In general terms, the tests were confusing, developmentally inappropriate and not well aligned with the Common Core standards. The questions were focused on small details in the passages, rather than on overall comprehension, and many were ambiguous. Children as young as 8 were asked several questions that required rereading four different paragraphs and then deciding which one of those paragraphs best connected to a fifth paragraph. There was a strong emphasis on questions addressing the structure rather than the meaning of the texts. There was also a striking lack of passages with an urban setting. And the tests were too long; none of us can figure out why we need to test for three days to determine how well a child reads and writes.But she can't get more specific than that, because of the gag order. Now, Randi Weingarten, president of the American Federation of Teachers, has written a letter to Pearson's top executives protesting this lack of transparency and sent two top AFT staffers to London to attend Pearson's annual shareholder meeting to underscore the point. She writes:
These gag orders and the lack of transparency are fueling the growing distrust and backlash among parents, students and educators in the United States about whether the current testing protocols and testing fixation is in the best interests of children. When parents aren’t allowed to know what is on their children’s tests, and when educators have no voice in how assessments are created and are forbidden from raising legitimate concerns about these assessments’ quality or talking to parents about these concerns, you not only increase distrust of testing but also deny children the rich learning experience they deserve. [...]This is big business: Pearson has a $32 million contract with New York state alone.
If Pearson is going to remain competitive in the educational support and testing business, the company must listen to and respond to the concerns of educators like Elizabeth Phillips who report that the company has ignored extensive feedback.
Parents, students and teachers need assessments that accurately measure student performance through questions that are grade-appropriate and aligned with state standards—especially since standardized tests have increasingly life-altering consequences for students and teachers. By including gag orders in contracts, Pearson is silencing the very stakeholders the company needs to engage with. Poll after poll makes clear that parents overwhelmingly trust educators over all others to do what is best for their children; educators’ voices, concerns and input should be included in the creation and application of these assessments.
Continue reading for more of the week's education and labor news.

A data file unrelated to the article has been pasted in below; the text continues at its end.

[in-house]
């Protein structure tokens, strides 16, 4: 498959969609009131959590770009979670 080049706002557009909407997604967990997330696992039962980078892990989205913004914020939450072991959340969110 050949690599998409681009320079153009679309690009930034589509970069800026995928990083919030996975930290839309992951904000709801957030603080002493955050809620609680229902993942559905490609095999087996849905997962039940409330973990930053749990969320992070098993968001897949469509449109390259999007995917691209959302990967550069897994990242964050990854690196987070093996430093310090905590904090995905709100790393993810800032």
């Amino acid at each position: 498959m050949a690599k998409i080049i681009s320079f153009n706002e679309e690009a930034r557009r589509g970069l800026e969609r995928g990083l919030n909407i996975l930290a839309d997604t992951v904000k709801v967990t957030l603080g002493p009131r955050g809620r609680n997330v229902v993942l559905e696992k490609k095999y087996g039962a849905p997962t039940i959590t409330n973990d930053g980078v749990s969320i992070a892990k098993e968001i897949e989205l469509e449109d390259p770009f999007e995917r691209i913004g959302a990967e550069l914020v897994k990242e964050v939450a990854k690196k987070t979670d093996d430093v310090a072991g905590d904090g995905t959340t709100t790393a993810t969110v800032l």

A fair day's wage
- Guitar Center announces pay hike following employee organizing.
- Philanthropist, labor law violator, and all-around terrible human being Daniel Straus has subpoenaed the personal email of two NYU law students after they organized criticism of his labor practices. Daniel Straus, by the way, is an NYU law school trustee.
- It's a full-on work stoppage on Mt. Everest:
Scores of mountaineers were departing Mount Everest on Thursday after Nepalese officials failed to break an impasse with anguished Sherpa guides who want to halt climbing following last week’s devastating avalanche.
A meeting at Everest base camp between Sherpas and Nepalese government officials ended with no change in the Sherpas’ position: Most don’t want to scale the mountain this year out of respect for the 16 guides who were buried under the snow and ice Friday, and because of fears of more avalanches.
- Private prisons: Bad, or the worst?
The FBI has launched an investigation into the Corrections Corporation of America (CCA) over the way it runs an Idaho prison that has such a reputation for violence that inmates dub it "Gladiator School."
The Nashville, Tenn.-based CCA has operated Idaho's largest prison for more than a decade, but last year, CCA officials acknowledged it had understaffed the Idaho Correctional Center by thousands of hours in violation of the state contract. CCA also said employees falsified reports to cover up the vacancies. The announcement came after an Associated Press investigation showed CCA sometimes listed guards as working 48 hours straight to meet minimum staffing requirements.
- One year after Bangladesh's Rana Plaza tragedy, has anything changed? and Battling for a safer Bangladesh.
- Building trades unions may be flirting with Ohio Gov. John Kasich, but that's not where most unions are:
- The Mine Safety and Health Administration is fighting black lung by issuing a new rule on coal dust exposure.
- Education Secretary Arne Duncan has withdrawn Washington's No Child Left Behind waiver because the state didn't implement a bad idea that's a proven failure.
- "This is huge," Diane Ravitch says of the news that the NCAA won't accept credits from 24 K12 Inc. cyber-charter schools:
All of these virtual schools are highly profitable. The K12 corporation, listed on the New York Stock Exchange, receives full tuition for each student; the district loses the tuition, and the student gets a computer and textbooks. K12 is known to have a high dropout rate and low graduation rates.
This is the first time that a major accrediting body has rejected the education offered by K12 and declared that its credits were unacceptable.